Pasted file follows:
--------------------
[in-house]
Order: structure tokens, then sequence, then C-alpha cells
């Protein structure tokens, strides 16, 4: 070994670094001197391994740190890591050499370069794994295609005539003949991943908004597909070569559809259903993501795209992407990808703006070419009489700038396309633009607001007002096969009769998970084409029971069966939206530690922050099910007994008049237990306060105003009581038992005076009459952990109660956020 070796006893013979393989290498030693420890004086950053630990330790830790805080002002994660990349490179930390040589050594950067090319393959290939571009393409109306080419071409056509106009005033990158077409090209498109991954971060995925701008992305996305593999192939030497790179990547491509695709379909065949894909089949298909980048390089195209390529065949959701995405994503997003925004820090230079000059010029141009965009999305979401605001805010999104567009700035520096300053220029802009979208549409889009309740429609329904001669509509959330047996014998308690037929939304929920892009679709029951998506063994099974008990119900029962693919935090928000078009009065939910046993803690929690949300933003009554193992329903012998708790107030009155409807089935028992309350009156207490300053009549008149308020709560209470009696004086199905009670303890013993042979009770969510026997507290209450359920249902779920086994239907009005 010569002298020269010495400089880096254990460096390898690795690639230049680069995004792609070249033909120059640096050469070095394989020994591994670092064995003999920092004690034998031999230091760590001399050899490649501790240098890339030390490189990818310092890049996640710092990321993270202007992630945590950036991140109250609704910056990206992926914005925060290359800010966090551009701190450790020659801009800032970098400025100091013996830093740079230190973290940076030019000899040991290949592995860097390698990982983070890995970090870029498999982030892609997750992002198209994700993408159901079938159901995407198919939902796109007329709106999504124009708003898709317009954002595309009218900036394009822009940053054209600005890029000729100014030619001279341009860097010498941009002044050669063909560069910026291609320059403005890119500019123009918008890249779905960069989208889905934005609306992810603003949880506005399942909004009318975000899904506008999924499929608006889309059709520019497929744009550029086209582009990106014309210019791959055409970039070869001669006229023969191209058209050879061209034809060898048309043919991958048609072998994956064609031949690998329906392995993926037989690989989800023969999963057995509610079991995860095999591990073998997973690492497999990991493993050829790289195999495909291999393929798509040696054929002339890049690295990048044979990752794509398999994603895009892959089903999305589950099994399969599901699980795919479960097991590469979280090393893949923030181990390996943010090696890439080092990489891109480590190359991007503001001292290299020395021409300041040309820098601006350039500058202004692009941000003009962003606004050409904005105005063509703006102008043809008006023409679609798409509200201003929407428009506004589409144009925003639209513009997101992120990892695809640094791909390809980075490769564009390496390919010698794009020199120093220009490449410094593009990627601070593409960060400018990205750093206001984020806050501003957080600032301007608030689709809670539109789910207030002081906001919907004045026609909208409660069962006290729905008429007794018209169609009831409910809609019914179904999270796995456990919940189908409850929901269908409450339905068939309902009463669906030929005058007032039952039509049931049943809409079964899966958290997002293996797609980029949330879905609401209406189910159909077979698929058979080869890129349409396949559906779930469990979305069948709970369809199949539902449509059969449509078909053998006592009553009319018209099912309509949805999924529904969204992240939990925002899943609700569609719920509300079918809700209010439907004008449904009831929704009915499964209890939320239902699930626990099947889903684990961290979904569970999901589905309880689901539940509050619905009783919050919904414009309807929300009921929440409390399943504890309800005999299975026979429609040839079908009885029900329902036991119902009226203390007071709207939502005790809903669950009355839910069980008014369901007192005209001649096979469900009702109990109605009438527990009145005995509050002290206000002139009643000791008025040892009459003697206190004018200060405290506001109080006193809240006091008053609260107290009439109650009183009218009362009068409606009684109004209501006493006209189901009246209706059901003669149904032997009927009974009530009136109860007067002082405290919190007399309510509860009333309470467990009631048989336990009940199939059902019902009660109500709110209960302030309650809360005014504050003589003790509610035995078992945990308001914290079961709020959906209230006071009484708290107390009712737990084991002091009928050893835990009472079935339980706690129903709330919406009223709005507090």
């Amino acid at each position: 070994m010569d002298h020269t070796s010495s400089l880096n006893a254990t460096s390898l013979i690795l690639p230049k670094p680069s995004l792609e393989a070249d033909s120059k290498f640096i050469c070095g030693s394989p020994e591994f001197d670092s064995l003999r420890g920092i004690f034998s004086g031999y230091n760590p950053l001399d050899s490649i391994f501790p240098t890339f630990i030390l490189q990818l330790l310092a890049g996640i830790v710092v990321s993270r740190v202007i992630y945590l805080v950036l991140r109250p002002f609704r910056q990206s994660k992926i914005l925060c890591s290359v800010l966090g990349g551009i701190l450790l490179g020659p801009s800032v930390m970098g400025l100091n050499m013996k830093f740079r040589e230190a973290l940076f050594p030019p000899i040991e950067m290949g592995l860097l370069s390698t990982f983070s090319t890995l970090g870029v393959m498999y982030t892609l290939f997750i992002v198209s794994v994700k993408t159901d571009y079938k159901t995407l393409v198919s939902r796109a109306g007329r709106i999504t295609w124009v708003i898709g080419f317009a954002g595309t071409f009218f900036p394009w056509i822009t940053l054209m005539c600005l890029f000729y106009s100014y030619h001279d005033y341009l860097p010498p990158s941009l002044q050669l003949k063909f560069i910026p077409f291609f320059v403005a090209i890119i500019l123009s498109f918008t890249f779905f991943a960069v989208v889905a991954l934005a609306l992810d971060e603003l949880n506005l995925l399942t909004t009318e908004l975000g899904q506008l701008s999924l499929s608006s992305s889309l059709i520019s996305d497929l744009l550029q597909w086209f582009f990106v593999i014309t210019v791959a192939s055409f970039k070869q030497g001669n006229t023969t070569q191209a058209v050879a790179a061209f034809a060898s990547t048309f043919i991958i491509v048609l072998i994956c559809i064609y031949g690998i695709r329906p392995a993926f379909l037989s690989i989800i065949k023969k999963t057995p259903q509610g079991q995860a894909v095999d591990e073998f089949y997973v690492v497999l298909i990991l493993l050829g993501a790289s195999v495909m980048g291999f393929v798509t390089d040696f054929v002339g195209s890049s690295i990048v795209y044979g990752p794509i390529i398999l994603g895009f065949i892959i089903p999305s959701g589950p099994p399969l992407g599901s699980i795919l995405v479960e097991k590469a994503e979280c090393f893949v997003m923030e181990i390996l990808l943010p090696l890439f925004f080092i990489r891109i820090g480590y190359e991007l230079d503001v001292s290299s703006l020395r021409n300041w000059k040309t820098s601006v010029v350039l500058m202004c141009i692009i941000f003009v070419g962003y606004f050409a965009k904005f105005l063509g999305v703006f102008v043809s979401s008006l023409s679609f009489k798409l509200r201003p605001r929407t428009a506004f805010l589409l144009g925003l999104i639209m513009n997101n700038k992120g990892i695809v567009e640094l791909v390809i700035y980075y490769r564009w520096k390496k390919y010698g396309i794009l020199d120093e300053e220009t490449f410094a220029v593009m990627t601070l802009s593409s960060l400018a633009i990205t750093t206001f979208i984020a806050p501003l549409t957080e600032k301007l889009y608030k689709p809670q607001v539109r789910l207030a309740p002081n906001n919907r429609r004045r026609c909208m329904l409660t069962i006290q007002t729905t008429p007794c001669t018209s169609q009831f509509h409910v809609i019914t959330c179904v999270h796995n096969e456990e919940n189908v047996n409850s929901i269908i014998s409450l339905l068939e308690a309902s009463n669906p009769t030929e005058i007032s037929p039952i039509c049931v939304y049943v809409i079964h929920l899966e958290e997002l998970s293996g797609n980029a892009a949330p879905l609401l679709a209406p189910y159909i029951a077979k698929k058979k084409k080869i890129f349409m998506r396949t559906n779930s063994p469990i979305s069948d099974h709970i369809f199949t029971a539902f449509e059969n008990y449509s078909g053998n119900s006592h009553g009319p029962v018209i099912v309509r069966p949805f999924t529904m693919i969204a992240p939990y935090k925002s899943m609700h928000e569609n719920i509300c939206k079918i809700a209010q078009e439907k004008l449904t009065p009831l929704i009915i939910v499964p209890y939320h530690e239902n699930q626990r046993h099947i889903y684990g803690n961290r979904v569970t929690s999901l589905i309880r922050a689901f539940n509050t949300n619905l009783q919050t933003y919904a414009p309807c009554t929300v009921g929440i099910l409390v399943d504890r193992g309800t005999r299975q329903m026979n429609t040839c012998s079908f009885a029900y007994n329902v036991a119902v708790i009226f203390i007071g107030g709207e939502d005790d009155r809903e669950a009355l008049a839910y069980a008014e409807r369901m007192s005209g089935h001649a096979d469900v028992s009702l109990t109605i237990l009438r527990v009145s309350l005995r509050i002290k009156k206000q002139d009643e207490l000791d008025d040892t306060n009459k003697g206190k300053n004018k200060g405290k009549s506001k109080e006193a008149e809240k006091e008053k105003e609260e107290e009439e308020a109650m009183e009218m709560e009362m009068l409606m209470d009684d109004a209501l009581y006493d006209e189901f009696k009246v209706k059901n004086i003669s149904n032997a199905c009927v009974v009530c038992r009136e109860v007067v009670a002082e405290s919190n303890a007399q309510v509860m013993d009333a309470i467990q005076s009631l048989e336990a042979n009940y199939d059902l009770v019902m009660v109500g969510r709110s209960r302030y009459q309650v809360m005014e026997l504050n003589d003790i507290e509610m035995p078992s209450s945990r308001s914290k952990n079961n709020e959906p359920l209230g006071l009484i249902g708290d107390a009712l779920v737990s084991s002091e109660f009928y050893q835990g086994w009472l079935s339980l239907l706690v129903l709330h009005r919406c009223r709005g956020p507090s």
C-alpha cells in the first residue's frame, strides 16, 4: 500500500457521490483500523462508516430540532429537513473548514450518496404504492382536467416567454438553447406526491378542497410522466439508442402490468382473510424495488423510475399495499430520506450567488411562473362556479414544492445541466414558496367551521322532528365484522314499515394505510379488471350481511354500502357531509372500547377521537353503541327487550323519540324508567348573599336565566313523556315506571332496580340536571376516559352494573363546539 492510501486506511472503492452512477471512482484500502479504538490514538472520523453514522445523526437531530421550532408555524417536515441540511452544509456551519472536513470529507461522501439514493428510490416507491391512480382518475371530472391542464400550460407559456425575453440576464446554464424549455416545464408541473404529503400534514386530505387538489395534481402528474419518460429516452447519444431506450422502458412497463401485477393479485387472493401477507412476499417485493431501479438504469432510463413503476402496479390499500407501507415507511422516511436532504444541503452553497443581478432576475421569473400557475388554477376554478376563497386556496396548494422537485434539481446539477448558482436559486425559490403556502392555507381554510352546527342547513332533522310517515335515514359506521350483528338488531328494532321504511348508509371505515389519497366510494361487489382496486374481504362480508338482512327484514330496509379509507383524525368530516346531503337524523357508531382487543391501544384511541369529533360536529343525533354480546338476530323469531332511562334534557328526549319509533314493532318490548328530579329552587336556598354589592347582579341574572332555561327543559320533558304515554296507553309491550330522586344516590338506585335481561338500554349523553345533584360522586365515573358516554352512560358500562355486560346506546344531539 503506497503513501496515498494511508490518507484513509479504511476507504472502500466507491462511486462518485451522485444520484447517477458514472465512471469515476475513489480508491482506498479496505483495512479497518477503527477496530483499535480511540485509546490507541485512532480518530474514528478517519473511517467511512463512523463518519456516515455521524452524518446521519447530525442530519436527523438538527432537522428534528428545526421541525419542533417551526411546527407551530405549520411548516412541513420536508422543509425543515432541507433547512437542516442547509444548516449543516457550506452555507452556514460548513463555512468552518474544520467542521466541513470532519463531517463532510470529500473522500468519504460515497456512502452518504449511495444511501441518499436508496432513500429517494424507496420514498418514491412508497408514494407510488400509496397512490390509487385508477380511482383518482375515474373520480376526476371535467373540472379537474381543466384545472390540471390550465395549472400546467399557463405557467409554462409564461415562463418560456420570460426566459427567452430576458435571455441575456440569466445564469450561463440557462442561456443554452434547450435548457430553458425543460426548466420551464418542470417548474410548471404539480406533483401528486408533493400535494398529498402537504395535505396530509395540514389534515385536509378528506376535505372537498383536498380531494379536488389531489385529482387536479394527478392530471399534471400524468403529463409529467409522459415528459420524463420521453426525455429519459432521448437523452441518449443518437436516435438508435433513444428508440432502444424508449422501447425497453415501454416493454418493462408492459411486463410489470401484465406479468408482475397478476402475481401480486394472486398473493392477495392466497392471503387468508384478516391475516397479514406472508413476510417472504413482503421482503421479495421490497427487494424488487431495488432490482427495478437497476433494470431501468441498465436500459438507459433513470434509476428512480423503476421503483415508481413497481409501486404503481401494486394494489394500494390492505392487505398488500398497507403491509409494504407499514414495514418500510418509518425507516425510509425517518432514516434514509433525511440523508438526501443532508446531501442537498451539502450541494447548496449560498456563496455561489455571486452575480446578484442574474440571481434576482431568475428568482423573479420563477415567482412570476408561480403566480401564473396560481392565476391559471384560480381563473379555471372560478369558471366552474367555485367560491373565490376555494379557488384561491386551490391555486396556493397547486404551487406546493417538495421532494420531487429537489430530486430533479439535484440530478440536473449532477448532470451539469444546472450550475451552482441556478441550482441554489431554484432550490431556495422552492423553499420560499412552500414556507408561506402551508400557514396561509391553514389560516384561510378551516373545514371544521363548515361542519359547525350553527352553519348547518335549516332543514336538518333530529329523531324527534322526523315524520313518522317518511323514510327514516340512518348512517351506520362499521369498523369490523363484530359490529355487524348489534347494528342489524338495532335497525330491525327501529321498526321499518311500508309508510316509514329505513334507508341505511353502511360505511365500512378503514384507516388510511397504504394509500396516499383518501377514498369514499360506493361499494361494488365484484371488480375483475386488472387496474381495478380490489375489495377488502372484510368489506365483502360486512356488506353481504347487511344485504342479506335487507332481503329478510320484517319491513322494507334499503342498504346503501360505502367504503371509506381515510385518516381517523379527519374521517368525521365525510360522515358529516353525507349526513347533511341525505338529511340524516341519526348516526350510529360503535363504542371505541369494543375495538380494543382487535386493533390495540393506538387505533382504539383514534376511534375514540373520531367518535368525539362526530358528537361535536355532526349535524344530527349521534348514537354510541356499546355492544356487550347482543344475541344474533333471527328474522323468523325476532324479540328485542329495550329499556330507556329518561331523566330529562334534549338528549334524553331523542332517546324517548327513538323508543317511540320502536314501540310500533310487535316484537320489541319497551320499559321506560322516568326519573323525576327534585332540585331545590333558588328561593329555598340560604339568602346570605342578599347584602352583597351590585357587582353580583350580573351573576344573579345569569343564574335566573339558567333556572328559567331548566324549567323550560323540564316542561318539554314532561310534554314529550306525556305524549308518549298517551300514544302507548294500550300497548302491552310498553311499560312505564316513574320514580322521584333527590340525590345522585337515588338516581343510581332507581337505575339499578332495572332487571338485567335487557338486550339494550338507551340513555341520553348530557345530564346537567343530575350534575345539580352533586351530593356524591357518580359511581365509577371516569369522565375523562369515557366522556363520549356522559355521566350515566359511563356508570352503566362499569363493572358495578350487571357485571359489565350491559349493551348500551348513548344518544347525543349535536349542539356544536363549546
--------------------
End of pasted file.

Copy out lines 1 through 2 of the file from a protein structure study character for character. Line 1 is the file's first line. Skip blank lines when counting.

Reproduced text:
[in-house]
Order: structure tokens, then sequence, then C-alpha cells